Thank you to Consortium representatives for another outstanding Q&A! As always, the Consortium team and partnering school reps offered loads of insight into the Consortium admissions process and the ways in which the individual programs support the Consortium mission. See the below excerpt for more on this:
Linda Abraham: Elva asks, “What percentage of your students in each of your programs are Consortium students? How does your program help candidates live up to the mission of the Consortium?”
Allison Jesse: Okay, I’d like to start with the mission part because I think in terms of the Consortium’s mission, we have core values at our particular school, UNC Kenan-Flagler, and I’m sure many of my colleagues can also speak to something similar at their business school. Leadership, integrity, teamwork, excellence, all of these things mirror what the Consortium is all about….in terms of Consortium members, it’s about 7%.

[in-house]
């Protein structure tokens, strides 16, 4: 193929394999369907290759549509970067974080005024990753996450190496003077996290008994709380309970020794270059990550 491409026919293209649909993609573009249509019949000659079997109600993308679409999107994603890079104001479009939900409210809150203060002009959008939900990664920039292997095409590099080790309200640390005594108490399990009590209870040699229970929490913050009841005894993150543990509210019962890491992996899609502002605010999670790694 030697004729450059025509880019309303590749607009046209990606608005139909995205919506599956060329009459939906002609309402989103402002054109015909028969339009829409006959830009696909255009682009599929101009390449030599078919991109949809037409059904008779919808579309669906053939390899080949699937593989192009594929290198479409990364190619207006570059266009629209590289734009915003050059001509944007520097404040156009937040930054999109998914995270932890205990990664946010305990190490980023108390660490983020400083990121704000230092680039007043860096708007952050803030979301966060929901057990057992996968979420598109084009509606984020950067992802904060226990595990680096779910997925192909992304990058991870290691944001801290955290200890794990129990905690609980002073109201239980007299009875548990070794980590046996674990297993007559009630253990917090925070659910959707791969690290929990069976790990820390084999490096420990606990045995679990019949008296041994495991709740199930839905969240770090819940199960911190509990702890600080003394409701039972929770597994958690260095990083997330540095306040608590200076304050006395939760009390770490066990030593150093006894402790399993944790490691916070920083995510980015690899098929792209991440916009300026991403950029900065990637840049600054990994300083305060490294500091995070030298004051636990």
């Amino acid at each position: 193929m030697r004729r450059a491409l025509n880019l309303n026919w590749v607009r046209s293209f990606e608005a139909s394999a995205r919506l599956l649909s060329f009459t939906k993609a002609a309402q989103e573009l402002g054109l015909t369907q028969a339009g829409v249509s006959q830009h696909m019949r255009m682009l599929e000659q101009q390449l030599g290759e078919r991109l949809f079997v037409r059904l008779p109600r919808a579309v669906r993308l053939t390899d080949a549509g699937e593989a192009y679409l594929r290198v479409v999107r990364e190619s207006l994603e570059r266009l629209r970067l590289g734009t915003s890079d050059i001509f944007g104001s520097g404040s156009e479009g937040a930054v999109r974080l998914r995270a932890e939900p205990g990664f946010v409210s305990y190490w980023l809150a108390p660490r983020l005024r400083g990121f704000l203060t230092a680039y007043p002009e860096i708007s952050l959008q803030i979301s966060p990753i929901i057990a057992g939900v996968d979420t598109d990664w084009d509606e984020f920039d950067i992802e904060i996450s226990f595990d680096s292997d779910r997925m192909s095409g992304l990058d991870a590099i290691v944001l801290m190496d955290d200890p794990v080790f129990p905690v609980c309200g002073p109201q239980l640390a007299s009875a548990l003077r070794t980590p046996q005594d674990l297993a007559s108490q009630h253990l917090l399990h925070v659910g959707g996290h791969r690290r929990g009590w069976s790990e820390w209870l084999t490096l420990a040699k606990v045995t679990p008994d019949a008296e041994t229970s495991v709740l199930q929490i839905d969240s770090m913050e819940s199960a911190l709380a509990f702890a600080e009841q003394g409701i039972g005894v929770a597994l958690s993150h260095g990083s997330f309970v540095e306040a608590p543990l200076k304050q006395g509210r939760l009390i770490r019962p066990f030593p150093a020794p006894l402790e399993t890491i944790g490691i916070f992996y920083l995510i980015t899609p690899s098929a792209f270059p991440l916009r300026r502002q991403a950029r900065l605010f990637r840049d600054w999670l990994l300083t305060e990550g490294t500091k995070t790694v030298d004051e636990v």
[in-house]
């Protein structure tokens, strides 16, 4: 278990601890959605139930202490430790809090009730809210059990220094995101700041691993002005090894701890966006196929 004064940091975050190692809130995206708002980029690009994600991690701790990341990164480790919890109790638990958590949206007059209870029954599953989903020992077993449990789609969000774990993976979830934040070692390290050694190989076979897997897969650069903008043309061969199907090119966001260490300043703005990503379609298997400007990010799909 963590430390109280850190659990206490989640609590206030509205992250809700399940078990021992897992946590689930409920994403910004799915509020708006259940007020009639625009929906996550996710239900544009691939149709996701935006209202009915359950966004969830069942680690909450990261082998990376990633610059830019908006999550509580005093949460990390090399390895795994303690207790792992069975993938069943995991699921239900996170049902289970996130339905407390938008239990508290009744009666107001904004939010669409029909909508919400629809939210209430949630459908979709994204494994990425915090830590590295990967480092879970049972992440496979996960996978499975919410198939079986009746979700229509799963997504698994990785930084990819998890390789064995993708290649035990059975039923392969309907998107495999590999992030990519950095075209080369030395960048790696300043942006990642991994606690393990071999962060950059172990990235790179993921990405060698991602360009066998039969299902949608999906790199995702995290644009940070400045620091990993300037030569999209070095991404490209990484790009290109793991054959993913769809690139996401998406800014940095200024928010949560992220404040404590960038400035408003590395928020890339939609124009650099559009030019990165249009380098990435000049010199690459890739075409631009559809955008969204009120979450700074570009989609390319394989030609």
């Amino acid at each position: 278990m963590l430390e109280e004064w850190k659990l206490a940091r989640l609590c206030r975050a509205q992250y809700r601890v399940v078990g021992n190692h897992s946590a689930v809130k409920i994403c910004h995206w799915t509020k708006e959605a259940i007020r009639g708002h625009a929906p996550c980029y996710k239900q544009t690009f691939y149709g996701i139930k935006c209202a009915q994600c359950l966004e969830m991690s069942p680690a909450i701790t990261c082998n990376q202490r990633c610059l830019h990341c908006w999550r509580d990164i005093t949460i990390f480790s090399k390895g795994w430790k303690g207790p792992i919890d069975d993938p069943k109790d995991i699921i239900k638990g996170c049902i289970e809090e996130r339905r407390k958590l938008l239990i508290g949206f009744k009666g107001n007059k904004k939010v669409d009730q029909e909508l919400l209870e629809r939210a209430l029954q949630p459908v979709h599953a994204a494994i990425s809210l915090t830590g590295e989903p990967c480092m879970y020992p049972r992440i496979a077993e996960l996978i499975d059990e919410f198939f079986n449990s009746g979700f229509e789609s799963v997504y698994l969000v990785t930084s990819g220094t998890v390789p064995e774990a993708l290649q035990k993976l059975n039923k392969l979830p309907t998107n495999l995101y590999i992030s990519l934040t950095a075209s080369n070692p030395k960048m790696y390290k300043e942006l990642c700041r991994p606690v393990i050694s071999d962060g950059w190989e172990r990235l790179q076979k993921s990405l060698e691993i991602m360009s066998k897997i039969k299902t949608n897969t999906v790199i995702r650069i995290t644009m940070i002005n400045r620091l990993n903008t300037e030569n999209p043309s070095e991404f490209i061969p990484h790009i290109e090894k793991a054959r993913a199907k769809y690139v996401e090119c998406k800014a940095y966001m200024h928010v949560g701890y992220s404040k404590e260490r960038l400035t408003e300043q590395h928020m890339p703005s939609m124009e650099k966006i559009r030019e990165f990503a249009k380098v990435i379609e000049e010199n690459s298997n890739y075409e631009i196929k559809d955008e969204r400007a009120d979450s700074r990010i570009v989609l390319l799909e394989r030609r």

Cindy Jennings Millette: Well, I certainly agree with what Allison said. The culture in business school, definitely being able to kind of give back in that leadership experience and team skills and all that, definitely melds really well with what the Consortium has. And we also have a culture at Berkeley, we have four defining principles, one being, “Beyond Yourself” and “Student Always,” and I think both of those really do mirror what the Consortium mission is. Right now, we have 20 students in each class that are Consortium members, and I do think that what’s really great is we see a lot of these people in different roles throughout the leadership on campus, including in our MBA association, so that’s someone who’s a Vice President of, Admissions, and Student Services, and all of that. And then also in the different clubs, the industry-focused clubs, you just see students being very involved, as we see a lot of our students being involved, and that kind of drive to give back you definitely see throughout the community.